ISSN (Print) - 0012-9976 | ISSN (Online) - 2349-8846

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Bodoland: The Burden of History

Those who are trying to portray the present crisis in the Bodoland Territorial Autonomous District as a Hindu-Muslim clash are consciously trying to bring about the polarisation along religious lines. At its core, the issue is about control over land. The current tragic situation in the BTAD is the outcome of wrong policies which have been pursued since Independence, all resulting in the marginalisation of the plains tribal communities and the dispossession of their rights to land. What is urgently required at this present juncture is strong steps to prevent further alienation of tribal land and forest reserves coupled with measures to protect the constitutional rights of the other communities in the BTAD area.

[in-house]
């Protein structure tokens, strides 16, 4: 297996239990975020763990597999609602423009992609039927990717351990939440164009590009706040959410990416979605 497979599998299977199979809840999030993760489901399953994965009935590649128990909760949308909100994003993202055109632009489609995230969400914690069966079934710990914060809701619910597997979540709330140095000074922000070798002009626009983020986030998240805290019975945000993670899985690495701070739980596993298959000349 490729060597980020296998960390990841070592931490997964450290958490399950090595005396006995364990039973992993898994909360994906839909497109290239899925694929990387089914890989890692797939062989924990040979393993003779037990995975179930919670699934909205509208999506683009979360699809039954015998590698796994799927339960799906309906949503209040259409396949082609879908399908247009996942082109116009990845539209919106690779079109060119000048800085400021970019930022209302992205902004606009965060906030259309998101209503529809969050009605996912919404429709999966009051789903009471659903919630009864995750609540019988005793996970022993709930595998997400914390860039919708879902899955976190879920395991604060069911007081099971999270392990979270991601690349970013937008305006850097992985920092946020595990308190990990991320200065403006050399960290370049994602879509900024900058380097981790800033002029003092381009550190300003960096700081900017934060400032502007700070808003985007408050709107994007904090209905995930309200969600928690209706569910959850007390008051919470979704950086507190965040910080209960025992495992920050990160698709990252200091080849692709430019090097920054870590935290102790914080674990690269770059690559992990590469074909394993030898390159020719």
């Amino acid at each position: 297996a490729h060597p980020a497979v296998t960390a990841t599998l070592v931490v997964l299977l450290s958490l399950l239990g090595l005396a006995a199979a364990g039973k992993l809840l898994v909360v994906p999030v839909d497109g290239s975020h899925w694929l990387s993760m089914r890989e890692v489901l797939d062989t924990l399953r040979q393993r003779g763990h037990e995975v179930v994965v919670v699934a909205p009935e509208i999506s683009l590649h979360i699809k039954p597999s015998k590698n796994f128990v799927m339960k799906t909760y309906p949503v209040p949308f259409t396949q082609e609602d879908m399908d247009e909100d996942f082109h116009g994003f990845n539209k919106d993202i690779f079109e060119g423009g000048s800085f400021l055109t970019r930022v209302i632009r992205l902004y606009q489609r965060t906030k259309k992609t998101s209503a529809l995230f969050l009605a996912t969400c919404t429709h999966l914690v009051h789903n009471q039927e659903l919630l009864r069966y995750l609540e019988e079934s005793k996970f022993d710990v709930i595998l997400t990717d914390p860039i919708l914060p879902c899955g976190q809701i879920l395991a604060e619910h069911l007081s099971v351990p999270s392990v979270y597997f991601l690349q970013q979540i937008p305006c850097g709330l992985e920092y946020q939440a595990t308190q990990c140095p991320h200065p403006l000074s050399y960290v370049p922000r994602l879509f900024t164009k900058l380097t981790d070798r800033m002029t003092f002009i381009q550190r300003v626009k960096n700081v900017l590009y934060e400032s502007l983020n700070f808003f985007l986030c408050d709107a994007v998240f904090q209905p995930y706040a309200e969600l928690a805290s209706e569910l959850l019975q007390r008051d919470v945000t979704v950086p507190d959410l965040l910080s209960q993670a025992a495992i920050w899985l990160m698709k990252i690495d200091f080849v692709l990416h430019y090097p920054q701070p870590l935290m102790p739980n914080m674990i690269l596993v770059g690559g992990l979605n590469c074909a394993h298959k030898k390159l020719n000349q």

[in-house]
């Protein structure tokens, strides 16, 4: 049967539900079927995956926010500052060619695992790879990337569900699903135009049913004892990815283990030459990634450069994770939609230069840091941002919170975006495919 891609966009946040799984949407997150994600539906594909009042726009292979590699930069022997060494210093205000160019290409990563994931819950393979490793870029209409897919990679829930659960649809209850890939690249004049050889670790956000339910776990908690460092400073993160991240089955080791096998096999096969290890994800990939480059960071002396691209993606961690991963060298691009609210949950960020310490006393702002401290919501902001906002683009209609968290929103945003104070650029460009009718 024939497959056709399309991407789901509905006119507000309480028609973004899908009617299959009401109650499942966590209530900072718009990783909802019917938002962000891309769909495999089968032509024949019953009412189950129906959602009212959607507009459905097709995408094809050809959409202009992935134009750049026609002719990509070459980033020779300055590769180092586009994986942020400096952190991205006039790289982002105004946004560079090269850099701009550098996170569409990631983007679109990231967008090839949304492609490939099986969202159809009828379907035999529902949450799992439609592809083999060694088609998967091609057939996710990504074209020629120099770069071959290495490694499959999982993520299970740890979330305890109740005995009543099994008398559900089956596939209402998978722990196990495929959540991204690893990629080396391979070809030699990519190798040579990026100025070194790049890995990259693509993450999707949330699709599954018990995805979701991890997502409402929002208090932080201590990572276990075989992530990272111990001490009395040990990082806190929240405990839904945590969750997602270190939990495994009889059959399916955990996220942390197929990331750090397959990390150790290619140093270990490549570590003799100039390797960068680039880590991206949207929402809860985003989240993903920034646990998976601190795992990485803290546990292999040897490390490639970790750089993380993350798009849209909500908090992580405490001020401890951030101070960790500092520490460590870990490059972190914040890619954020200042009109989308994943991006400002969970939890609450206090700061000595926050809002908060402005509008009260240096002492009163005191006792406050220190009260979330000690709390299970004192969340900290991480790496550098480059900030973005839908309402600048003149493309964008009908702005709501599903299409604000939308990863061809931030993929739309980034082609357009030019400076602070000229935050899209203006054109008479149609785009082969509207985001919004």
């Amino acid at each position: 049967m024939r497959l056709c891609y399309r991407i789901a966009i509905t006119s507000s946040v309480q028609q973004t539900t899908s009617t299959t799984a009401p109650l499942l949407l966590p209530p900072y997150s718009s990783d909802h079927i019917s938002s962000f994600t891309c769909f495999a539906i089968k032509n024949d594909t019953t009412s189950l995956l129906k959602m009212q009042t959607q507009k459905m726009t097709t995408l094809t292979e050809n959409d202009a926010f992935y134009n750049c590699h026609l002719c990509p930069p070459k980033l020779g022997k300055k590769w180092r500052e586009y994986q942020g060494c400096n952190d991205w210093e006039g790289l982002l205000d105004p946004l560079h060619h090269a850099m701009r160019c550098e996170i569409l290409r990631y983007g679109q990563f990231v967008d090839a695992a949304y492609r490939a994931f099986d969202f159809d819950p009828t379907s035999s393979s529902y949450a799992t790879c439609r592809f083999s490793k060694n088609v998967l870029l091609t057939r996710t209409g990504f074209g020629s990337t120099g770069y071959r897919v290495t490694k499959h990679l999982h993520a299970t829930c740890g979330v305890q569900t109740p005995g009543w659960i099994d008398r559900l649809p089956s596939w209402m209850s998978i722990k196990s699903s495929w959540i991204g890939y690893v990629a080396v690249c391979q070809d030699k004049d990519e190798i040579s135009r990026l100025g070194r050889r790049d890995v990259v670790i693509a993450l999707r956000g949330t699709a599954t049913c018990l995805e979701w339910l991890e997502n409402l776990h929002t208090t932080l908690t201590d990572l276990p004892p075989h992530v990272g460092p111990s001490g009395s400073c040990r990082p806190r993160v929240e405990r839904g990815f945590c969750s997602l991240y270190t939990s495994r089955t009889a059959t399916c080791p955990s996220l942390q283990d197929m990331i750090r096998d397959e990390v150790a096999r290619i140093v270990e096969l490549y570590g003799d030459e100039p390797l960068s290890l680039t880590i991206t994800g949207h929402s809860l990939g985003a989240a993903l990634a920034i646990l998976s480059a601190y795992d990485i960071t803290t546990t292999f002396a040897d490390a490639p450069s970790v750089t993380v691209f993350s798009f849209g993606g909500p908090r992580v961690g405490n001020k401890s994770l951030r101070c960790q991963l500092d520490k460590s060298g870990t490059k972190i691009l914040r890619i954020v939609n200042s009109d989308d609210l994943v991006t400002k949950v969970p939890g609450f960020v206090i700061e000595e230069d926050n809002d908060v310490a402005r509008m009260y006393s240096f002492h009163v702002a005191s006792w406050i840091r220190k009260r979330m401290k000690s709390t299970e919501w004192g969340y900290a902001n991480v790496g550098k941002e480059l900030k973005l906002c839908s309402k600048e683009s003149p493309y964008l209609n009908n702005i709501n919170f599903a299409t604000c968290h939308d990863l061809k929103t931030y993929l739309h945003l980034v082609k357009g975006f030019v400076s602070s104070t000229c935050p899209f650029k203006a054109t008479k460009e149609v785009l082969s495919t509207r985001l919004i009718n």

The burden of history is proving ever so heavy for the indigenous peoples of Assam. Since the 1930s,1 the issues of land, immigration, demographic change and identity have been core ones in this region.

In the years immediately preceding Independence when the Indian National Congress and the Muslim League were ranged against each other on the question of immigration of land-hungry peasants from the then East Bengal, the Assam Legislative Assembly debated at length on the land question, the rights of tribal communities to their lands and the demand by the immigrants to scrap the Line System.2

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